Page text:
But if the Trump administration’s role will be limited to sideline diplomatic negotiations and a single presentation on fossil fuels, a bevy of city and state leaders are hoping to send a louder message to the international leaders assembled in Bonn — one that reasserts the United States as a climate leader, just without the help of the federal government.

U.S. businesses, cities, will be attending COP 23 in a unified delegation and working together to accelerate climate action back home,” Lou Leonard, senior vice president of the World Wildlife Fund’s Climate and Energy Program, said on a press call last week. “These U.S. subnational leaders are going to pick up the torch and the responsibility that would normally fall to the federal government, and they will organize and hold a pavilion and tell their stories and show the world that the U.S. can still be counted on as a trusted partner to reduce emissions.”

Subnational leaders aren’t allowed to negotiate on behalf of the United States; the Paris agreement is made up of nationally determined contributions, or NDCs, which are pledges that individual countries have made with respect to cutting their emissions and transitioning to renewable energy. But city, state, and business leaders can still exert influence at the talks, akin to a kind of soft diplomatic power. Showing how American cities and states are pressing forward with climate action could inspire national leaders — especially major players like India and China — to step up their own commitments to climate action in spite of the Trump administration’s backsliding.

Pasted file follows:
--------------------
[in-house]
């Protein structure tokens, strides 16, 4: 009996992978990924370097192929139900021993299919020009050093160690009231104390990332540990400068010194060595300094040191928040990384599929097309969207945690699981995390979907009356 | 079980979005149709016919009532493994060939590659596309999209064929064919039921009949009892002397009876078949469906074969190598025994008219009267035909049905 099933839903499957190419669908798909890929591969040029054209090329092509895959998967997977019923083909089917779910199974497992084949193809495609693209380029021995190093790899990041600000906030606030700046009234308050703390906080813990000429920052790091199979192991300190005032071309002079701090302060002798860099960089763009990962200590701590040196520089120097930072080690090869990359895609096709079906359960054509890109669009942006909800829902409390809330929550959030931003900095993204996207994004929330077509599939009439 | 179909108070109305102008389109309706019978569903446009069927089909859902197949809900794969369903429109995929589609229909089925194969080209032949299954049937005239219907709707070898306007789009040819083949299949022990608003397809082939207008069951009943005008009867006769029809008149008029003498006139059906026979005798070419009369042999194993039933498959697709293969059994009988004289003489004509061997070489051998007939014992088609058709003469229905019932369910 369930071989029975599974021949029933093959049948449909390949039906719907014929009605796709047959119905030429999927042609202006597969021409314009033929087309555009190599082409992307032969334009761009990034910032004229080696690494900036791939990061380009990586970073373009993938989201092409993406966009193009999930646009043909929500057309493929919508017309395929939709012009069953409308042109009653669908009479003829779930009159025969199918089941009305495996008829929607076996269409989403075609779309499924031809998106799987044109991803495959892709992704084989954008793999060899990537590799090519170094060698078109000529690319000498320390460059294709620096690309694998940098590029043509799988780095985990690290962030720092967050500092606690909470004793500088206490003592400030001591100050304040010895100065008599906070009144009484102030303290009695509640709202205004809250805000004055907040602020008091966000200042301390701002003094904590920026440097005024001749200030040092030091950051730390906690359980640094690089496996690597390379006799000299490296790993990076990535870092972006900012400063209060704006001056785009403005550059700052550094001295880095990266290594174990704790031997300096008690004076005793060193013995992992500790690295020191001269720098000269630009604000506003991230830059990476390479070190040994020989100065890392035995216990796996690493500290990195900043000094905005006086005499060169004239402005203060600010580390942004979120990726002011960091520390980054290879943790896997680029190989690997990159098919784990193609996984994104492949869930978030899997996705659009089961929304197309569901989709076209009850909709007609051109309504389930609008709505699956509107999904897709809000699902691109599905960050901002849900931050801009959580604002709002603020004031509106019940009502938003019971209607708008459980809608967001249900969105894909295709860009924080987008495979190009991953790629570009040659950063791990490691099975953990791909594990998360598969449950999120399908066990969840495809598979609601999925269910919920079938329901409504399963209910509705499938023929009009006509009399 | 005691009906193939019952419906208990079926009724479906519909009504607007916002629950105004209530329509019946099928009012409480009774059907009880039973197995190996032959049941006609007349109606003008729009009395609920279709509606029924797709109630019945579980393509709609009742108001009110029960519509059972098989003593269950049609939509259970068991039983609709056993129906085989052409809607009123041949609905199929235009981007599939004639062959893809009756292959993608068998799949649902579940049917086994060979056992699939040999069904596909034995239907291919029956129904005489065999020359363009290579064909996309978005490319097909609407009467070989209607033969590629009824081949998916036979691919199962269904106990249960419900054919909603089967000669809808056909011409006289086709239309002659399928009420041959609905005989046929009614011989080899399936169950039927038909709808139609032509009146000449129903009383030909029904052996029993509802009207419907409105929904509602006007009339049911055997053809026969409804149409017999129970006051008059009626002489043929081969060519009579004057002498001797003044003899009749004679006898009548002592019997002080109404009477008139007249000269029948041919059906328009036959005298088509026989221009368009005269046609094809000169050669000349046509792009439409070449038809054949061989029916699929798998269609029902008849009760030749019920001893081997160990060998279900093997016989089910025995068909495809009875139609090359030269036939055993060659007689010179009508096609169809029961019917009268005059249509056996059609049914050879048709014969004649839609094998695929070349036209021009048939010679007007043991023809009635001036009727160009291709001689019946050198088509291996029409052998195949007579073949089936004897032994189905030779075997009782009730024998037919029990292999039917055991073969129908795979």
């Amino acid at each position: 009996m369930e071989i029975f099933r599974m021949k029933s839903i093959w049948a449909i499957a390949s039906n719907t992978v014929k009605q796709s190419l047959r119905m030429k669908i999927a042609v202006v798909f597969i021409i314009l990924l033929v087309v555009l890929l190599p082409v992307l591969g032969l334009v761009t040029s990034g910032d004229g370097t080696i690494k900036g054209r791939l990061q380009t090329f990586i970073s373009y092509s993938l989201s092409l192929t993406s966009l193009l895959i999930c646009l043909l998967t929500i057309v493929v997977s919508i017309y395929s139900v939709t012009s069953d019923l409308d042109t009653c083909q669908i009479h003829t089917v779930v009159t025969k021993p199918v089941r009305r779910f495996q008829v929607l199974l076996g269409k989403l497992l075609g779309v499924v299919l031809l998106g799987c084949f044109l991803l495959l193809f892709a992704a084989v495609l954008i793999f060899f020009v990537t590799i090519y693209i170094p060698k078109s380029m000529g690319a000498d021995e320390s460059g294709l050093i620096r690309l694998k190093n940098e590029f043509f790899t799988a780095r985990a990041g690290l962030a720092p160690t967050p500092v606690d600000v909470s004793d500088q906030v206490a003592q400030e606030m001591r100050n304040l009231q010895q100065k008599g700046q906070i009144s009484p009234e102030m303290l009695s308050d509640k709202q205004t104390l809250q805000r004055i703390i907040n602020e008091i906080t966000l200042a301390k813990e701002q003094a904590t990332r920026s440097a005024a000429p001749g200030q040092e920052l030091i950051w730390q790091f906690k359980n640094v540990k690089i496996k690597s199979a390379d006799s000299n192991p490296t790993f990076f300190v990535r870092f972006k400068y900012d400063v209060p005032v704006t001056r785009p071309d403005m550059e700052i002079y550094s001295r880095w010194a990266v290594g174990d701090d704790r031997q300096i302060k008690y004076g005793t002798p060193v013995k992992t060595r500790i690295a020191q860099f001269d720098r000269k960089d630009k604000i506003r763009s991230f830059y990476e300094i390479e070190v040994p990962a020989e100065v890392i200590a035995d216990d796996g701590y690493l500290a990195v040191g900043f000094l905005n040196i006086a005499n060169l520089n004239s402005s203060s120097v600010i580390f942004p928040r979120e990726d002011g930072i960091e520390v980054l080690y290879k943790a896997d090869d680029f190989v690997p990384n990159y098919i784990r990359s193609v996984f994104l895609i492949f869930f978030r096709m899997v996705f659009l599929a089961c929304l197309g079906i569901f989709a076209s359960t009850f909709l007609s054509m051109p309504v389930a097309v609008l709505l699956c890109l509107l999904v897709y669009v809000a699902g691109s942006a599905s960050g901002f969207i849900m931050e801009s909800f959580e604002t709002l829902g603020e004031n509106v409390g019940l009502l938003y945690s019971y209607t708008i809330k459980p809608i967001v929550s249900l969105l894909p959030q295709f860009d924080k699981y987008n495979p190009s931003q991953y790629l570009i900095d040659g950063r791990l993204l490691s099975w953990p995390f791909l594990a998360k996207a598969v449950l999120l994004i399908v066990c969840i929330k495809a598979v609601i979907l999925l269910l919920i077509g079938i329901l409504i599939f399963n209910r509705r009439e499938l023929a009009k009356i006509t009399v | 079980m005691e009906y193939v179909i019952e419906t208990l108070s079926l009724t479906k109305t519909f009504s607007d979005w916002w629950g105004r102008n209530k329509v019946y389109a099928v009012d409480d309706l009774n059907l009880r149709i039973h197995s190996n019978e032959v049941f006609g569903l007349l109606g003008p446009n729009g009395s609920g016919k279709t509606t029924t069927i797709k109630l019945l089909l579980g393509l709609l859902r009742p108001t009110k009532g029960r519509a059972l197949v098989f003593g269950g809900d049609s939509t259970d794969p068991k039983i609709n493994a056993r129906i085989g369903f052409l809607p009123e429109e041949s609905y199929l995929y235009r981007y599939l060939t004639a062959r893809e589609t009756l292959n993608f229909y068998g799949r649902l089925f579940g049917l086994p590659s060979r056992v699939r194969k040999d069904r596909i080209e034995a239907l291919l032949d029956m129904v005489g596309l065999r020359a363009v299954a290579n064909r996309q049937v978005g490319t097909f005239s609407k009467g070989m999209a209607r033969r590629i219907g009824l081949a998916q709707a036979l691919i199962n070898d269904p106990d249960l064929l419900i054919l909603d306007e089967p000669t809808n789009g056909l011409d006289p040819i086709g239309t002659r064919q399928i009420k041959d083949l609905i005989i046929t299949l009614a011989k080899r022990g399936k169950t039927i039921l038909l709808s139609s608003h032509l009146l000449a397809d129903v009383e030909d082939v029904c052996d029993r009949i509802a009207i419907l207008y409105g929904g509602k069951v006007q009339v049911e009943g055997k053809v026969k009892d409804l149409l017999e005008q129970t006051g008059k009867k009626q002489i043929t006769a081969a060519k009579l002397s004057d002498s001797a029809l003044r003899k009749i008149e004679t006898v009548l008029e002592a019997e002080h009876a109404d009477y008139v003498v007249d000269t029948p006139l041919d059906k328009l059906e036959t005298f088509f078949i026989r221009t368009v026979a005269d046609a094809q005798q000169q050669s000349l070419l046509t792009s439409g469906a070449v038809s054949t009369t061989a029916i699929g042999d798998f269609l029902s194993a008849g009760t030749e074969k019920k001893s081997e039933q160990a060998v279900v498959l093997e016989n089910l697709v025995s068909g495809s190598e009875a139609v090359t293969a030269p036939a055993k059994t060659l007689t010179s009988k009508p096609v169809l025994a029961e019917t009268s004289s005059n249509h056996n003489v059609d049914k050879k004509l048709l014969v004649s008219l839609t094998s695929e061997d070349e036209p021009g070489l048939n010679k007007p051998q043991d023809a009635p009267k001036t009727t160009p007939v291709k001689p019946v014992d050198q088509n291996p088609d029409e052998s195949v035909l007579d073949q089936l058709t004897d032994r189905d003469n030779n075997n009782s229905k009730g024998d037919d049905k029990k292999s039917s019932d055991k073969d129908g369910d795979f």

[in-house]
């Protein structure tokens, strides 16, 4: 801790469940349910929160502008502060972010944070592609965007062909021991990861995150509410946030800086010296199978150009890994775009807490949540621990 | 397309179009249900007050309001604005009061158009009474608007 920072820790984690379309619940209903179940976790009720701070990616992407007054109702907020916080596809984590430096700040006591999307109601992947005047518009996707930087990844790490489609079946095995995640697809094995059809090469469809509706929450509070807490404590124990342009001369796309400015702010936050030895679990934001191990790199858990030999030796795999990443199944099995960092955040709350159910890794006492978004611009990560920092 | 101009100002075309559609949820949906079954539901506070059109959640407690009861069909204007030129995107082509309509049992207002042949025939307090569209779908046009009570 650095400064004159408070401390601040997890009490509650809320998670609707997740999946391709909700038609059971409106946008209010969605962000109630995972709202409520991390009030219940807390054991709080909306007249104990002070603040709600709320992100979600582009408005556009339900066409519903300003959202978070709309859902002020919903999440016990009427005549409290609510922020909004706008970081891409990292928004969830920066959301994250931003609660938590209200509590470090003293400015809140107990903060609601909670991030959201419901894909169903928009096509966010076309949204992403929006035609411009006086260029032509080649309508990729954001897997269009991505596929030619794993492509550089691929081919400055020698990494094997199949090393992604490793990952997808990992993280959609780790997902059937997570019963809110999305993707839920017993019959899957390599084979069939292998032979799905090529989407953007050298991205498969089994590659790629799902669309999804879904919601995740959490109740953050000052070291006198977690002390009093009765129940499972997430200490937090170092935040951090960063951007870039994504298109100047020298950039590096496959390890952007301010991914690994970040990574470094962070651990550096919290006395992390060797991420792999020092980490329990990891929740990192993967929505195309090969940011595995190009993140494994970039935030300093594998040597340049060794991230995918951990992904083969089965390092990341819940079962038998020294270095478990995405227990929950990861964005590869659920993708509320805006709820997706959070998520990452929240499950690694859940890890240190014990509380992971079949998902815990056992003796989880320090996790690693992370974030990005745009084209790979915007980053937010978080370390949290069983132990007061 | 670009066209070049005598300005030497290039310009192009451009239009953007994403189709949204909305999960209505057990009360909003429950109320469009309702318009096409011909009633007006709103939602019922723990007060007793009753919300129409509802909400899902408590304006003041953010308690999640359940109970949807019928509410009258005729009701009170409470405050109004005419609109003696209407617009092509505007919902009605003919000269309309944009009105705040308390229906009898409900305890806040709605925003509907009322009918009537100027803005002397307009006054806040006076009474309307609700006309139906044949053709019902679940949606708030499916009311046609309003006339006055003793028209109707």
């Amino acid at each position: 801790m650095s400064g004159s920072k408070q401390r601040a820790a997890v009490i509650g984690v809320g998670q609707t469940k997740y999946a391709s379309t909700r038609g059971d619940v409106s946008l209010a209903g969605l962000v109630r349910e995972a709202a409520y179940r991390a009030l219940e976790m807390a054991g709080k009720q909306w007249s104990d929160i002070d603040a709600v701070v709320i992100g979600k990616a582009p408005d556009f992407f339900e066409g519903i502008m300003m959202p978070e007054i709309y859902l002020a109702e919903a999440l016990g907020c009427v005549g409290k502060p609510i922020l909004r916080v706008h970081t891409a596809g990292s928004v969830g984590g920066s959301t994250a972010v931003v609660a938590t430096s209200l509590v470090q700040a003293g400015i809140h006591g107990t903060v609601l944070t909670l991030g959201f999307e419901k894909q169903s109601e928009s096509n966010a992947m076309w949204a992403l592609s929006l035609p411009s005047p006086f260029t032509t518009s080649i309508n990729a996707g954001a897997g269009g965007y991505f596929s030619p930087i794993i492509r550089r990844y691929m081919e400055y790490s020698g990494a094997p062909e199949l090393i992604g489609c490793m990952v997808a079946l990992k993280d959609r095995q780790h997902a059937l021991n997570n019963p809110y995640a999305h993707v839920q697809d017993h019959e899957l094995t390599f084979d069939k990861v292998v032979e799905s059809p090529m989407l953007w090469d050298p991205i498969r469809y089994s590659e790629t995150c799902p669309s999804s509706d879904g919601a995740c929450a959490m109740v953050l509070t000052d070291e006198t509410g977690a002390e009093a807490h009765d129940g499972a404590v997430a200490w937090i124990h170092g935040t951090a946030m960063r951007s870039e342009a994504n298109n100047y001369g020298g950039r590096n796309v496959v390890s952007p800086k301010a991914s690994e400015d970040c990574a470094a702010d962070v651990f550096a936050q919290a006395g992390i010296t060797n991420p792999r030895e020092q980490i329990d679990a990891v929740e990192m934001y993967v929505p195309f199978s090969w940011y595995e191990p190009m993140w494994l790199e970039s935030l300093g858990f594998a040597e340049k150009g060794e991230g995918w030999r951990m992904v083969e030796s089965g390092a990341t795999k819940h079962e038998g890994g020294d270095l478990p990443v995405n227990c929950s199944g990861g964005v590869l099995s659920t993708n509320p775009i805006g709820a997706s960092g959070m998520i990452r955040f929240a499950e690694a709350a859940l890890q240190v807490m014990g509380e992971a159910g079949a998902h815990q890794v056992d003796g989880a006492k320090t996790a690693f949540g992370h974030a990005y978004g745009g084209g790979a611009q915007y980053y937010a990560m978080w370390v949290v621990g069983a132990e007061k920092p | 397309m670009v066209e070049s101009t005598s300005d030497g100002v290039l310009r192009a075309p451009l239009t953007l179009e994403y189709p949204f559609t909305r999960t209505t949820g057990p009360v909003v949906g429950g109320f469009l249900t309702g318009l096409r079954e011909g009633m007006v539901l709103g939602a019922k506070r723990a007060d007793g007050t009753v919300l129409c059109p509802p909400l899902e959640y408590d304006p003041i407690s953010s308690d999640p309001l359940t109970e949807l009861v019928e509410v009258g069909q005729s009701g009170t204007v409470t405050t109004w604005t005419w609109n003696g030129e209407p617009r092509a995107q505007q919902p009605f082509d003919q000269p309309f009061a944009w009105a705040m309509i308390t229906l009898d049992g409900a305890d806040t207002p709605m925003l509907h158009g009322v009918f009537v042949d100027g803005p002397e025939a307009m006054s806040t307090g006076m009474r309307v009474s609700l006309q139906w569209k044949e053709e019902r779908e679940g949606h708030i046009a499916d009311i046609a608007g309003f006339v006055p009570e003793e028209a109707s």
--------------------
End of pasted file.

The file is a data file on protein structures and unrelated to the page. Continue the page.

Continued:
As drivers of the economy in the United States and around the world, businesses, cities, and other subnational governments have a crucial role in accelerating our transformation towards renewable energy and zeroing out fossil fuels,” Leonard said. “It will be powerful to have those leaders from the United States there to speak for themselves at the talks.”

Since June, when Trump officially announced his intention to formally withdraw the United States from the Paris agreement, local leaders like former New York Mayor Michael Bloomberg and California Gov. Jerry Brown (D) have worked to form a designated coalition of cities, states, and businesses committed to reducing their emissions in line with the United States’ commitments under the Paris agreement (26 to 28 percent below 2005 levels by 2025).

The big news out of Bonn, from the subnational perspective, will likely come this weekend, when Bloomberg and Brown are set to unveil the first analysis of how close subnational commitments could come to bridging the gap between the United States’ Paris commitments and current action. A previous report, released in September, found that current commitments from cities, states, and businesses could bring the United States halfway to fulfilling its Paris goal, but the analysis to be released on Saturday will be the first to track, in real-time, the impact these pledges are having on U.S. national carbon emissions. Bloomberg and Brown will present the analysis to UNFCCC Executive Secretary Patricia Espinosa.

“While the White House declares war on climate science and retreats from the Paris Agreement, California is doing the opposite and taking action,” Brown said in a press statement released Monday. “We are joining with our partners from every part of the world to do what needs to be done to prevent irreversible climate change.”